Governance refers to the norms, institutions and processes that determine how power and responsibilities over resources are exercised, how decisions are made, and how different people participate in these processes. In Geography we pay particular attention to how different groups (and especially marginalized groups) participate in and benefit from the management of resources. The effectiveness and equity of governance processes critically determine both the extent to which ecosystems contribute to human well being and the sustainability of use.
Garret Hardin and the Tragedy of the Commons:
Dr. Garret Hardin (1915-2003) was a famous ecologist and microbiologist at University of California - Santa Barbara (UCSB). Hardin's interdisciplinary work in human ecology and biology is considered to be part of the foundation of modern ecology. This interdisciplinary approach allowed him to develop ideas on humanity's relationship with nature and human population growth. He saw humans as a specialized entity within the biologic system that allowed it to grow nearly unchecked as a result. Hardin was a strong proponent of human population control and resource management, supporting controversial ideas such as sterilization and anti-immigration policies. He was aware that humanities resources are finite, exhausted even more with unchecked population growth, thus he justified his support of these controversial ideas based on this rationale.
Below are a few select quotes from Dr. Hardin:
“A finite world can support only a finite population; therefore, population growth must eventually equal zero.”
“It is clear that we will greatly increase human misery if we do not, during the immediate future, assume that the world available to the terrestrial human population is finite.”
“A community that renounces war as a means of settling international disputes still cannot survive without that discriminating form of altruism we call patriotism. It must defend the integrity of its borders or succumb into chaos."
“In a competitive world of limited resources, total freedom of individual action is intolerable.”
“We summarize the situation by saying: ‘There is a shortage of food.’ Why don’t we say, ‘There is a longage of people’?”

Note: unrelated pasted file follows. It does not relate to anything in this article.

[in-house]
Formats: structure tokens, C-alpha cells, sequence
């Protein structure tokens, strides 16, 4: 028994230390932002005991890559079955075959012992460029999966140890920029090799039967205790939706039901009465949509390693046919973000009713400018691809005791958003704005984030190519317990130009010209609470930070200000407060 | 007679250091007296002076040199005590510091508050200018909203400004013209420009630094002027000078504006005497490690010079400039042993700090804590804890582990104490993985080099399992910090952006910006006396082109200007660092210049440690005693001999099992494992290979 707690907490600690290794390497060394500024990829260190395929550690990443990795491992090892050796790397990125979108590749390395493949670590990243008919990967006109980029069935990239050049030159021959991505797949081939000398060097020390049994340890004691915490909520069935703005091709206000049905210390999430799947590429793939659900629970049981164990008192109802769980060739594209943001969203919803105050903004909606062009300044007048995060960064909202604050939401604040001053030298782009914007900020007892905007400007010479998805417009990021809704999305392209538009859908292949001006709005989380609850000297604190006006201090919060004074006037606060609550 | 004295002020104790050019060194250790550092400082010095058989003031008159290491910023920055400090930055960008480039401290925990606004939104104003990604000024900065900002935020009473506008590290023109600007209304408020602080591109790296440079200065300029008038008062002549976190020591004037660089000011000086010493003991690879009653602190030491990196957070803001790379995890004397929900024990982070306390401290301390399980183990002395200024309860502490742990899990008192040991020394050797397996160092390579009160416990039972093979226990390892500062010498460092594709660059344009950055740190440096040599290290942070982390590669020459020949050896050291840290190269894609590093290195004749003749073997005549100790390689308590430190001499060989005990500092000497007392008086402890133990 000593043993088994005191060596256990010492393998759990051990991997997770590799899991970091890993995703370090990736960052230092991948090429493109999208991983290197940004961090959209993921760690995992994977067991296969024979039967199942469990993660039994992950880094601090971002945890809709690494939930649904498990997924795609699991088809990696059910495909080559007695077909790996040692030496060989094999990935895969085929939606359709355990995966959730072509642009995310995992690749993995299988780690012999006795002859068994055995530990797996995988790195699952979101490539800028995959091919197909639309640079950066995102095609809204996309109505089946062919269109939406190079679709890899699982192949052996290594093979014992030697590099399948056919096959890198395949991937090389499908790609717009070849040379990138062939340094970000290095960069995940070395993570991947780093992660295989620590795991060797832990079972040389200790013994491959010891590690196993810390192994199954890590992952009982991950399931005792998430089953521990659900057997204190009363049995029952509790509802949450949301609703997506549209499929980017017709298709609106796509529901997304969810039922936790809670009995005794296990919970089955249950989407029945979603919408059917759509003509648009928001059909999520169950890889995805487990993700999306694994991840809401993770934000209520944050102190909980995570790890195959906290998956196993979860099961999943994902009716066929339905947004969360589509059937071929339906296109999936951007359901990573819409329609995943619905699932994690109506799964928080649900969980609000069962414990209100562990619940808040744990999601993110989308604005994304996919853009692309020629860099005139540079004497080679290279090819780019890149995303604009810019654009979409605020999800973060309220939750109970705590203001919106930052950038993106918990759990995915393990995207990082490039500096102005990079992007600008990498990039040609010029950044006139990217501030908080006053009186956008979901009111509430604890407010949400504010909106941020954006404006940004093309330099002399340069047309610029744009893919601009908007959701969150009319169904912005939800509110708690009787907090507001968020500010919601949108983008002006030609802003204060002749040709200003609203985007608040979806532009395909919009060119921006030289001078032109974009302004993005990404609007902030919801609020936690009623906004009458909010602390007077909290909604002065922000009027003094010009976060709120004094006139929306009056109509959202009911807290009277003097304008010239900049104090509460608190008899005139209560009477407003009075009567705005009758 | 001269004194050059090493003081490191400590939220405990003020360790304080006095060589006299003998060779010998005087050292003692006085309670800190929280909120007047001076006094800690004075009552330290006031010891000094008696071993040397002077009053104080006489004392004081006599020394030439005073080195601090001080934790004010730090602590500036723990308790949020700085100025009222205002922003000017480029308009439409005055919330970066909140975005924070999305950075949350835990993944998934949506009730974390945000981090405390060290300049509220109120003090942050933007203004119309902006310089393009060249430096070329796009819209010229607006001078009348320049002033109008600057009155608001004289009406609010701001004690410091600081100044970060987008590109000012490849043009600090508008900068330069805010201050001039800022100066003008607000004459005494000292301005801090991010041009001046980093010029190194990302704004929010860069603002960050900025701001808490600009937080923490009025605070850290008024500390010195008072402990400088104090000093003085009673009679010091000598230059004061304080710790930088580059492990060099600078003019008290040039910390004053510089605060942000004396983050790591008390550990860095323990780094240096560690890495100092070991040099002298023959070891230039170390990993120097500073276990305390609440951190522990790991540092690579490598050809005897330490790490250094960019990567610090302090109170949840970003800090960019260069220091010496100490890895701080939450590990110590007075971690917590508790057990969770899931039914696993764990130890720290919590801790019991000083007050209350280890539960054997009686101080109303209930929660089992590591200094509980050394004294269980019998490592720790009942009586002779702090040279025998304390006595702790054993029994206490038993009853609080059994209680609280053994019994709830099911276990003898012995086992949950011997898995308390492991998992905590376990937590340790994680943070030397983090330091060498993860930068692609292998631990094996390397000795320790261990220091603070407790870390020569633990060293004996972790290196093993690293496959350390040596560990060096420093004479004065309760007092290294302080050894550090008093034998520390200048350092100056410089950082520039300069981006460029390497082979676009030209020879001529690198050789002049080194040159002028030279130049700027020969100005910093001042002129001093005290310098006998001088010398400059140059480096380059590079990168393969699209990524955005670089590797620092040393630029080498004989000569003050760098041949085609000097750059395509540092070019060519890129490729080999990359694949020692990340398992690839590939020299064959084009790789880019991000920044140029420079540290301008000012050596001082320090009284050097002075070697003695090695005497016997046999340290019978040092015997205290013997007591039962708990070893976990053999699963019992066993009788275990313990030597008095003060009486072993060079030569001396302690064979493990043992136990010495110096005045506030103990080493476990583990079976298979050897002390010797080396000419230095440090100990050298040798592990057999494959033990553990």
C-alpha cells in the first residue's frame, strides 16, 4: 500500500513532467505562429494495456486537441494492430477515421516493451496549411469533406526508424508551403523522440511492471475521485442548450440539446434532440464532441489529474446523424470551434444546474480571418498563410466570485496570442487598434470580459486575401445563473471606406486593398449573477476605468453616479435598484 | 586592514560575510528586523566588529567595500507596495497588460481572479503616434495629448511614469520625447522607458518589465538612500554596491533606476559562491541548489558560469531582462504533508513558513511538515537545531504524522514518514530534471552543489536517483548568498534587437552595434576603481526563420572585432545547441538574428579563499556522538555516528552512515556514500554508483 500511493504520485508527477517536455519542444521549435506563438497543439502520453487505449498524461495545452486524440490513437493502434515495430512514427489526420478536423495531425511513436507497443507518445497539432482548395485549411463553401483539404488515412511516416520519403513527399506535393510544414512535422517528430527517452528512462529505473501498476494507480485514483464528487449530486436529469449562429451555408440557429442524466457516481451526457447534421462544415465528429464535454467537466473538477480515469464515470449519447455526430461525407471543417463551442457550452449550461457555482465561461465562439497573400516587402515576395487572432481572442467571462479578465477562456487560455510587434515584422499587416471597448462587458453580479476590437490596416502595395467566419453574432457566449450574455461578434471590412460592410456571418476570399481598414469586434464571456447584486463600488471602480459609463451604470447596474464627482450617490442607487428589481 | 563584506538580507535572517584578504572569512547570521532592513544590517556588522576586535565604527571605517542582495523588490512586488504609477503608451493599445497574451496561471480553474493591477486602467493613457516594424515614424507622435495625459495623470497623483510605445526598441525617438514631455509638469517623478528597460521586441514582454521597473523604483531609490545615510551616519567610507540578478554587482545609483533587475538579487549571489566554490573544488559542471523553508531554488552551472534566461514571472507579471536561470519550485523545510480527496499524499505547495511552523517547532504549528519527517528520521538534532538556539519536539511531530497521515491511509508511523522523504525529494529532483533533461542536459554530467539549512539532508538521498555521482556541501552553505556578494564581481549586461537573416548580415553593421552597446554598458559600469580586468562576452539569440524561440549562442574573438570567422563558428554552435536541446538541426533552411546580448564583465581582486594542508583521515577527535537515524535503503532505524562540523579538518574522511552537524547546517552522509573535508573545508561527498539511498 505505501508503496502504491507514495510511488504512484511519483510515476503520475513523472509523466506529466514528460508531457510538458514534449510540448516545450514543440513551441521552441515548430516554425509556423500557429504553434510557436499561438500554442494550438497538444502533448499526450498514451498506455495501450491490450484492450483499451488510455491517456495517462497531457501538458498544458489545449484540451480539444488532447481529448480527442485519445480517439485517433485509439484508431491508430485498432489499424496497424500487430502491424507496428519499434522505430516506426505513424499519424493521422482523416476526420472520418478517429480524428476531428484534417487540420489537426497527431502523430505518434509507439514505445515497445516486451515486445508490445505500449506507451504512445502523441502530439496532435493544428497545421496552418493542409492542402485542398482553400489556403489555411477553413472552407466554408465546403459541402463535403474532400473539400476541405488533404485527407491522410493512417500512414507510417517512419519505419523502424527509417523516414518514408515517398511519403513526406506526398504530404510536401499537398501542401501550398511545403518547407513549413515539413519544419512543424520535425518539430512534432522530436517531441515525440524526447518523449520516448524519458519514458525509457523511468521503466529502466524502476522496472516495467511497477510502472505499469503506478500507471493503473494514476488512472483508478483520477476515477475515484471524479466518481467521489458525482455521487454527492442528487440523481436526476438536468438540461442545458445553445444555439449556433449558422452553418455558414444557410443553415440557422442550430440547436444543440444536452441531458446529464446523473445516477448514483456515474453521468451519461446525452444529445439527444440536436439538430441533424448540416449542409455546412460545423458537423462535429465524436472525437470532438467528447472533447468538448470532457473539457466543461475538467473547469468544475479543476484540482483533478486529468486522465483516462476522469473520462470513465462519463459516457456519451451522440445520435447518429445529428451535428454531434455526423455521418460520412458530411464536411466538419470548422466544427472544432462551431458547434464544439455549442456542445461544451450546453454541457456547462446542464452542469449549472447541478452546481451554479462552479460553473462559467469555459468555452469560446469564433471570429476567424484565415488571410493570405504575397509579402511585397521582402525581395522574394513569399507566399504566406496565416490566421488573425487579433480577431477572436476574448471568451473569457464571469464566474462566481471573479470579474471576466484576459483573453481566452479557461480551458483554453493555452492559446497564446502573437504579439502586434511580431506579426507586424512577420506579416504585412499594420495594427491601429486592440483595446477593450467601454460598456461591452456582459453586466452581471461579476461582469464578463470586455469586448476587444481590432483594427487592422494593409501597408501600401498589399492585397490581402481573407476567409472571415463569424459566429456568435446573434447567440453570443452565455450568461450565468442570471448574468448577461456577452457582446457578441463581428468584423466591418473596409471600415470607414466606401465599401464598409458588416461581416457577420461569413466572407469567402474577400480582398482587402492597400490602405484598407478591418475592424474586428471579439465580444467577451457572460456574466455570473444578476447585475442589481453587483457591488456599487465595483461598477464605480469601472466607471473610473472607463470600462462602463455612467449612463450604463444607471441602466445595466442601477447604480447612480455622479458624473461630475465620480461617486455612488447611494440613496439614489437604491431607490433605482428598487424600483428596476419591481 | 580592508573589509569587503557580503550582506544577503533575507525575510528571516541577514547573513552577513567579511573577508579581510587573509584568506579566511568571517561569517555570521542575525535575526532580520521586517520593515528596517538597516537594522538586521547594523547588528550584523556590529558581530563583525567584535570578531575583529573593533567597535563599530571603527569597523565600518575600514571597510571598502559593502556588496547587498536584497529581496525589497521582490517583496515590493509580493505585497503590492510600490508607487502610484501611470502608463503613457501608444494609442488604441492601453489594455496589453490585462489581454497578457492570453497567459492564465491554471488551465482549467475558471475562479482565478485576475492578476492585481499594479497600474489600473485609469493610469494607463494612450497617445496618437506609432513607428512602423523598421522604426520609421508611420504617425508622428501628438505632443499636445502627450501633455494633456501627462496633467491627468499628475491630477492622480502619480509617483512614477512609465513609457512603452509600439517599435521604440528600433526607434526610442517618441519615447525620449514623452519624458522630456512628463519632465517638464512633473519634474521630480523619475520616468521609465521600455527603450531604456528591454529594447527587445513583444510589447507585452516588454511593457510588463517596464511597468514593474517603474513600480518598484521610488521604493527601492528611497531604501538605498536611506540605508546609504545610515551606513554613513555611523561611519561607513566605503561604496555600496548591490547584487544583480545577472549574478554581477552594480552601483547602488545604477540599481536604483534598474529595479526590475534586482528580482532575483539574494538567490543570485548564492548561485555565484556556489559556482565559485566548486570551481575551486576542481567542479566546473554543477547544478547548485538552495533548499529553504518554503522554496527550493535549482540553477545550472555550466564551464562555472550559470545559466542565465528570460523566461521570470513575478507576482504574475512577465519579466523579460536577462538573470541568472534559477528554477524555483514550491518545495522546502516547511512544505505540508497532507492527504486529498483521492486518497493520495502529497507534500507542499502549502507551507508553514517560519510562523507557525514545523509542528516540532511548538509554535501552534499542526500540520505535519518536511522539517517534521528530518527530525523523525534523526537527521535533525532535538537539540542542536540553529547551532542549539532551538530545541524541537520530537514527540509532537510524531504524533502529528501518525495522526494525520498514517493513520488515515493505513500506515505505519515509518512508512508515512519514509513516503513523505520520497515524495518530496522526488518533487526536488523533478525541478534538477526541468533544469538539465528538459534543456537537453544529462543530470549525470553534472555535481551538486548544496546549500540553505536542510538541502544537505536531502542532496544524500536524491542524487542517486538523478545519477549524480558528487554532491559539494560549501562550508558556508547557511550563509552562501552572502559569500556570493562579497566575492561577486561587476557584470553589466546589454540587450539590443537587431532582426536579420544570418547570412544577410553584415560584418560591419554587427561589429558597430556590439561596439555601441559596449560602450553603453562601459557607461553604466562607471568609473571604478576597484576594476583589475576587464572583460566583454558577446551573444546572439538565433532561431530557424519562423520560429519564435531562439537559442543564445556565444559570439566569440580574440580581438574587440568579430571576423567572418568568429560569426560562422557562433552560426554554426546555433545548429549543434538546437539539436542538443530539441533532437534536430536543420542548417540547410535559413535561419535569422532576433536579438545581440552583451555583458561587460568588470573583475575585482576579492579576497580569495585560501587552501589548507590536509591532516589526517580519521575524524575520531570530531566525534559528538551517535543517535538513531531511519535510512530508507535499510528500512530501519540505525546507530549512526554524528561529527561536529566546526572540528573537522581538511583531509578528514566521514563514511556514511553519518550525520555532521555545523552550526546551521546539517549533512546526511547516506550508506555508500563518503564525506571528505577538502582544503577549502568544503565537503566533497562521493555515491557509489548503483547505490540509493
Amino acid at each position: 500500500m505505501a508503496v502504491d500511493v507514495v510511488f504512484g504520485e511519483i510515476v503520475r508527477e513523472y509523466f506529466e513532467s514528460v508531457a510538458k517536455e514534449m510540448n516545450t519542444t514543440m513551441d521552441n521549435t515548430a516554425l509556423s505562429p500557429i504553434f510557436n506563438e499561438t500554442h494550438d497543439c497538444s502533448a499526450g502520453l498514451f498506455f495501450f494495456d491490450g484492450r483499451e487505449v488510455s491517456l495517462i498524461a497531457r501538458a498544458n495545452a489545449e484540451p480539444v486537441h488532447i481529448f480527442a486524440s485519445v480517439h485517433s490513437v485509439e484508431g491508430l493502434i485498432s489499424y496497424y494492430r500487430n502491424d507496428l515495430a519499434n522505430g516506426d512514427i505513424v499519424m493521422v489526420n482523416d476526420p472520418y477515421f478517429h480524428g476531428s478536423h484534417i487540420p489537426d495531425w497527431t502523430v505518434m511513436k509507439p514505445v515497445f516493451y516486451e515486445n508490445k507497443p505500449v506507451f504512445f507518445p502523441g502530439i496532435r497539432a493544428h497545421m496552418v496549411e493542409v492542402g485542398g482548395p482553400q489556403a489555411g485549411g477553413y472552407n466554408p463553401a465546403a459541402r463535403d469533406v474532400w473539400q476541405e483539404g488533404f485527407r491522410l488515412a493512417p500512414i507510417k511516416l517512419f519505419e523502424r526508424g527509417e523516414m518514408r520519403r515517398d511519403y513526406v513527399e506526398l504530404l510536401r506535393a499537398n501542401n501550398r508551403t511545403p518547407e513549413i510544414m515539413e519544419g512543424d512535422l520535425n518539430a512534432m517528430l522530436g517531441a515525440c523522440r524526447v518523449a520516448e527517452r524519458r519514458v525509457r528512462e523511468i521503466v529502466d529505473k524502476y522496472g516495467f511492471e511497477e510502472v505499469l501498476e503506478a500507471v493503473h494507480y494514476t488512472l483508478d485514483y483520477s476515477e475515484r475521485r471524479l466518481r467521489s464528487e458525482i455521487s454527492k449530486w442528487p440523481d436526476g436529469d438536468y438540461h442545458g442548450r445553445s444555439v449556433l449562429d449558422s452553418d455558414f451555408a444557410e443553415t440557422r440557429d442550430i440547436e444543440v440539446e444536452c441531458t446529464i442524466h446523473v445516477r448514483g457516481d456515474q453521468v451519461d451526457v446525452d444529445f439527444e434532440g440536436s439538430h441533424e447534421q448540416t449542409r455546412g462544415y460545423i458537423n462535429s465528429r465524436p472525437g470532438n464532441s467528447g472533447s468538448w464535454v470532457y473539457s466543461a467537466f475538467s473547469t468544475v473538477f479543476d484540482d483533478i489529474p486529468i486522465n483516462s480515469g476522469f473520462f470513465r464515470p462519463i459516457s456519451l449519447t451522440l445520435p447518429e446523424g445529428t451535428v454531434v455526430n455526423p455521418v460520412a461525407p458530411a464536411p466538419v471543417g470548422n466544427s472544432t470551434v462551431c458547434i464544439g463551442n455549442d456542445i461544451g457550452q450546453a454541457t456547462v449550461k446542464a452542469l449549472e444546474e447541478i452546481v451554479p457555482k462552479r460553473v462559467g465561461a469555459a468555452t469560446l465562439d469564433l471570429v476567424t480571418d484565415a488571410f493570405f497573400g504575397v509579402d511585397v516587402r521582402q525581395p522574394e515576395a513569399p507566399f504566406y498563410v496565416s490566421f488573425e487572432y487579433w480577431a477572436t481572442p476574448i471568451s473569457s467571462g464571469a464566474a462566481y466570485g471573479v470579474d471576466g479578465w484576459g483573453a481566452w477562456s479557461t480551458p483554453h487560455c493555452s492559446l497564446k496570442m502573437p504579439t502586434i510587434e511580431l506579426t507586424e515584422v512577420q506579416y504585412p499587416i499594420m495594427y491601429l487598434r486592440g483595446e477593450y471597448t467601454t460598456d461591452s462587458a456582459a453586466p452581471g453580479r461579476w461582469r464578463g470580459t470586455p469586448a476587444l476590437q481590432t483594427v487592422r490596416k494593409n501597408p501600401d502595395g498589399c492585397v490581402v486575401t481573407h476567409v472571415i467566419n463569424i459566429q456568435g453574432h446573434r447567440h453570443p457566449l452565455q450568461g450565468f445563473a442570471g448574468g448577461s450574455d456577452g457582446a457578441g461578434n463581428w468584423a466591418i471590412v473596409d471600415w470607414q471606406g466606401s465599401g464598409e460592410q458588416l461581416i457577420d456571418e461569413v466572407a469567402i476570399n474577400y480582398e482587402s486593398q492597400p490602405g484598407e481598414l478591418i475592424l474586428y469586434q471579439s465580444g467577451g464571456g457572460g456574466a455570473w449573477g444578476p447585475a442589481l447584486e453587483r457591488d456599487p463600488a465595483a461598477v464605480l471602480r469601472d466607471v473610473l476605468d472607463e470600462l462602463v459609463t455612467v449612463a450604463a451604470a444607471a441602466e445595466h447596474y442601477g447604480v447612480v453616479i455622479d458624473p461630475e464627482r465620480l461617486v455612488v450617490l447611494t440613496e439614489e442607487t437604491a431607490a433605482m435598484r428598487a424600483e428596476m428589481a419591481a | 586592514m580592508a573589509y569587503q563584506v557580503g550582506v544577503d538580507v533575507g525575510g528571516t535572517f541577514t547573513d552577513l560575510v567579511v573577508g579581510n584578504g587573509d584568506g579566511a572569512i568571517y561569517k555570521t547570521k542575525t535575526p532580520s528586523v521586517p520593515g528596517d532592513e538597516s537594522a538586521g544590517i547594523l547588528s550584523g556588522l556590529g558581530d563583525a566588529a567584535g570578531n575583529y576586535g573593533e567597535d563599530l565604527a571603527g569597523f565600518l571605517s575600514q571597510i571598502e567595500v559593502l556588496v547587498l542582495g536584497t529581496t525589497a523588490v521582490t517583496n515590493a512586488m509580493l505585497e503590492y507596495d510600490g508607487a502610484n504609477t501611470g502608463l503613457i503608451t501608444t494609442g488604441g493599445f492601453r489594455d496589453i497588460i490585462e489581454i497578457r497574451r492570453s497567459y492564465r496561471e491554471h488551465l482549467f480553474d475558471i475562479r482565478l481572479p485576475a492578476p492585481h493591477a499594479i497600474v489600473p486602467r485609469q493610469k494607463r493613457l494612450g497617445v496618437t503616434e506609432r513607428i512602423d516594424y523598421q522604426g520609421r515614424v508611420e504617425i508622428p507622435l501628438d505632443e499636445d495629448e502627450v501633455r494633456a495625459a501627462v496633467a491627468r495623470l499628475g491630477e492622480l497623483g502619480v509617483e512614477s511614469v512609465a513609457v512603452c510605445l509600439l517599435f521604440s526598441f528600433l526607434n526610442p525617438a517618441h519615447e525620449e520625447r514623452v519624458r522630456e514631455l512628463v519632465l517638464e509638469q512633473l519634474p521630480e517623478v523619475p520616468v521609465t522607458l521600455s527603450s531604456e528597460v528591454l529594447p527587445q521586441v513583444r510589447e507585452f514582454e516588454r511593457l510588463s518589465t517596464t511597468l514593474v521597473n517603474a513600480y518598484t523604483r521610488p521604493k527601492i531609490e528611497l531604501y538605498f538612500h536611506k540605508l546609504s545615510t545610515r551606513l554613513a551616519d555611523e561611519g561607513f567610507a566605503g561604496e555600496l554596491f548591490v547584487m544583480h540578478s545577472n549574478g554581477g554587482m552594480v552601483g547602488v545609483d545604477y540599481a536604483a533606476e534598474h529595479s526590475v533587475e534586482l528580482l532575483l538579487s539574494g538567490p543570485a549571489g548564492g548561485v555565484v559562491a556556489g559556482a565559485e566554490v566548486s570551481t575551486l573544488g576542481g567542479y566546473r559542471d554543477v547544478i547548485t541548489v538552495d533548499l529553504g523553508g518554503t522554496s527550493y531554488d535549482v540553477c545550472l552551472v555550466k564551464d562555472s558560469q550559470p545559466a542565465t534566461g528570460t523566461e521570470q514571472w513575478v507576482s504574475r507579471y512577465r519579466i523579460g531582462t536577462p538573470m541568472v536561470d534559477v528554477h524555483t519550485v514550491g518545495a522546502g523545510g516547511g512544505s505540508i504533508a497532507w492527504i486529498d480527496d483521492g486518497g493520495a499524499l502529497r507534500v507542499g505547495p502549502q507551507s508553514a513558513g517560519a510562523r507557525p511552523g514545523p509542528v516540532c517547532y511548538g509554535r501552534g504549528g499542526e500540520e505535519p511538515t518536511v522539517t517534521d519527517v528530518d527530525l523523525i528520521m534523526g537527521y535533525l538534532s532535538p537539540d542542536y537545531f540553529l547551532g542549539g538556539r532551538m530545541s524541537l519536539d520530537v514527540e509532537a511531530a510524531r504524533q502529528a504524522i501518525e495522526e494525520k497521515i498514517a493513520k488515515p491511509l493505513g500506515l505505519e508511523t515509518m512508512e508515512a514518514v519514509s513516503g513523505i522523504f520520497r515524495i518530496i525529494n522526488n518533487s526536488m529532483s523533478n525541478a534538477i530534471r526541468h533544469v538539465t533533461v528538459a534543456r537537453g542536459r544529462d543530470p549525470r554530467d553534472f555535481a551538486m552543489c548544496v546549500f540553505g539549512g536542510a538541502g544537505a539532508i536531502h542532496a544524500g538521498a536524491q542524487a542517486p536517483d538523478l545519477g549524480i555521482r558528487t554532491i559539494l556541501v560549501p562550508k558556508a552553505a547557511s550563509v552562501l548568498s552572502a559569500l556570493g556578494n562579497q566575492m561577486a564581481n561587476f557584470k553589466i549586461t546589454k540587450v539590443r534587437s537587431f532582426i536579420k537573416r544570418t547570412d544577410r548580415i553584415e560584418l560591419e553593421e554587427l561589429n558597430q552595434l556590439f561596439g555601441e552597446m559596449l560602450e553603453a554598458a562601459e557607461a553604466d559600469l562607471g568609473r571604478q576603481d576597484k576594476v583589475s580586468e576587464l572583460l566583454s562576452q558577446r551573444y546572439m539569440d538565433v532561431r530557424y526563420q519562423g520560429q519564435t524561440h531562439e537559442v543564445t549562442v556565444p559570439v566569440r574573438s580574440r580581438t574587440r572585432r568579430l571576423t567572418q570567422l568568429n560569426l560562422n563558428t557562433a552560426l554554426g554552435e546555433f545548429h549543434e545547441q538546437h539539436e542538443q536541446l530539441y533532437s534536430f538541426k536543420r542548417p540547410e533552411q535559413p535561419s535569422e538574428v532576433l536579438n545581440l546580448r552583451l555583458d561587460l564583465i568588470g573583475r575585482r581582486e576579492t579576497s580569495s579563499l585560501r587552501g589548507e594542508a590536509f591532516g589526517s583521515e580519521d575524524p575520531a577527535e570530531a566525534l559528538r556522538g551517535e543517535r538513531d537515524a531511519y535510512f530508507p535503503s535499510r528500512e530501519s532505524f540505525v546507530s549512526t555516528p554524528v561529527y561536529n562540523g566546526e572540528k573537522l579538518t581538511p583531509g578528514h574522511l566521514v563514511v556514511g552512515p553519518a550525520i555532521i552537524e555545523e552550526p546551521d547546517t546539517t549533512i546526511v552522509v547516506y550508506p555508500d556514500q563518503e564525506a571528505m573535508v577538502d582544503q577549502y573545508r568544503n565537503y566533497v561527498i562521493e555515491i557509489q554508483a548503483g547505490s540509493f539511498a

“To survive indefinitely in good shape a nation must take as its advisers people who can see farther than investment bankers.”
Hardin is most notably known for his published 1968 Science magazine essay, "The Tragedy of the Commons," cautions about finite resources and that humanity must accept and adapt to the looming future of limited resources. In his essay, Hardin observes that rational self-interest does not benefit society as a whole. Self-interested individuals who share a common-pool resource perceive the full benefits of harvesting the resource, but the negative consequences of reckless use of the commons is distributed among all users. As a result, everyone tries to consume as much as they can, thus depleting the commons. The most common example of this was provided by the British political economist William Forster Lloyd in 1832. Lloyd had made an observation that cattle grazing on a common space land were more malnourished than their counterparts which grazed on privately owned land. Following Hardin's rationale, as each farmer tries to add more cattle to capitalize on the free grazing space that space will degrade and deplete in faster than normal conditions, thus destroying the free grazing space for everyone else. Hardin prescribes either separating the resource into private allotments or putting in place restrictions and penalties to manage common-pool resources. This, along with the ideas brought forth from this essay, have been broadly accepted as an integral contribution to ecology, population theory, economics, and political science research of today.
Elinor Ostrom (1933-2012) was and remains to be the first woman to win a Nobel prize in Economics for her work on sustainability and commons management. Unlike Hardin's thoughts on the impending doom of commons, Ostrom believed that the future of commons were not as bleak. Her research involved studying real world cases of commons uses, conservation, and sustainability. She found through her work, and often argued with Hardin over, that if commons resource management were to be left up to a local community, they would work together to conserve that resource. Her belief in a governmental or privatized entity being able to adequately manage common resources was limited. Overall, Ostrom felt that a polycentrist approach was the best. Although much of her research was based around localized efforts, she was also a strong advocate for global issues like climate change and sustainable practices. Ostrom encouraged economists to consider ecologic ideology in order to promote sustainable practices and mitigate climate change for the future.
Below are a few select quotes from Dr. Ostrom:
“As long as a single center has a monopoly on the use of coercion, one has a state rather than a self-governed society.”
“But until a theoretical explanation -based on human choice – for self-organized and self-governed enterprises is fully developed and accepted, major policy decisions will continue to be undertaken with a presumption that individuals cannot organize themselves and always need to be organized by external authorities.”
"Little by little, bit by bit, family by family, so much good can be done on so many levels."
“There is no reason to believe that bureaucrats and politicians, no matter how well meaning, are better at solving problems than the people on the spot, who have the strongest incentive to get the solution right.”
"Bureaucrats sometimes do not have the correct information, while citizens and users of resources do."